Riot Grrrls (1990s)


Ebet Roberts/Redferns

The term Riot Grrrl was coined by Jen Smith, a member of the '90s band Bratmobile, who would later collaborate with other faces of the movement like Kathleen Hanna of Bikini Kill to create a zine of the same name. Emphasizing female solidarity, these women focused on hidden issues like domestic violence and rape in an effort to overturn what they saw as male domination. Their look co-opted various elements from past subcultures, often pairing a typically girly dress with combat boots, and rocking “unfeminine” hairstyles like dreadlocks, a shaved head, or a mohawk. Hanna was especially known for wearing so-called slutty clothing embellished with demeaning words in an effort, she has said, to drain them of their negative connotations.

Kinderwhores (1990s)


Galore Mag

The Kinderwhore look arose in the late '90s from the same musical scene as Riot Grrrl, but was less aggressive and more suggestive on the surface. The twisted Lolita aesthetic paired delicate, childlike clothing with bold displays of sexuality, be it displaying of lots of leg or an emphasis on a woman’s breasts. Courtney Love is considered to have popularized this style, which also relied on messy hair with bangs, Mary Jone shoes, hair ribbons and bows, charm bracelets, and chipped pink fingernails to achieve the not-so-innocent look.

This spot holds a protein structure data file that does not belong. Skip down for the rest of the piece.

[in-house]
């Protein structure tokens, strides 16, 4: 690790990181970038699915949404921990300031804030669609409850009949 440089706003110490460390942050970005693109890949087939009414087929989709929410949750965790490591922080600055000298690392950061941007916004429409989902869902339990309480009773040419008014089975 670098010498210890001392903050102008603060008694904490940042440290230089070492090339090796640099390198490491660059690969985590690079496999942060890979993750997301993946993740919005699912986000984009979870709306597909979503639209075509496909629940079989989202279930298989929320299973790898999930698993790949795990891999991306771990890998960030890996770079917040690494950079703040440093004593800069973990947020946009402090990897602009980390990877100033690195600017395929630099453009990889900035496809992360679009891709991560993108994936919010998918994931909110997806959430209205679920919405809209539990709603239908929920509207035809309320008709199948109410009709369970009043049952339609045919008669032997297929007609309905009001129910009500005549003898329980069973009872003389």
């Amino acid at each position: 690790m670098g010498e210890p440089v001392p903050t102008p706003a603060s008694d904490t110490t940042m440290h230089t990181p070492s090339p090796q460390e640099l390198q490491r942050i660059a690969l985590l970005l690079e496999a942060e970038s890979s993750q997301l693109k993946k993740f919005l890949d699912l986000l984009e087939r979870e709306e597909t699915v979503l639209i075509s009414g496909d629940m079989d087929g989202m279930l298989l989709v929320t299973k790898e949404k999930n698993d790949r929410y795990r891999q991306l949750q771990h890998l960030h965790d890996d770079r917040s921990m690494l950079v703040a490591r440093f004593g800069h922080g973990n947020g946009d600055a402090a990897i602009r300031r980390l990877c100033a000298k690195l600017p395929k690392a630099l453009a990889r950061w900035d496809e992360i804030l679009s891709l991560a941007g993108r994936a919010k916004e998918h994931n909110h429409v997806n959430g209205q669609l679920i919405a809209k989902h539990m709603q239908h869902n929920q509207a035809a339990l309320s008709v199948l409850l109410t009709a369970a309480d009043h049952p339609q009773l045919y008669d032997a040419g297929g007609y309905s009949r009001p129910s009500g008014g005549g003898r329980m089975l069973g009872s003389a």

The Living Dolls (2000)


Paper Mag

In the early 2000s, young women’s desire to imitate pop musicians like the Spice Girls and Britney Spears resulted in a self-objectifying style of wearing skimpy bustier tops and midriff-revealing halters with tight jeans or mini skirts. As trends like pole-dancing classes, the increased fascination with celebrity, and a rise in plastic surgery cropped up, women began wearing more figure-hugging and revealing clothing that critics worried would destroy any efforts toward female empowerment. Shades of pink, padded bras, high heels and minidresses were also central to this look that had some people declaring the near-death of feminism as society had come to know it.

Do you think women still receive negative attention for wearing certain styles today? Sound off in the comments!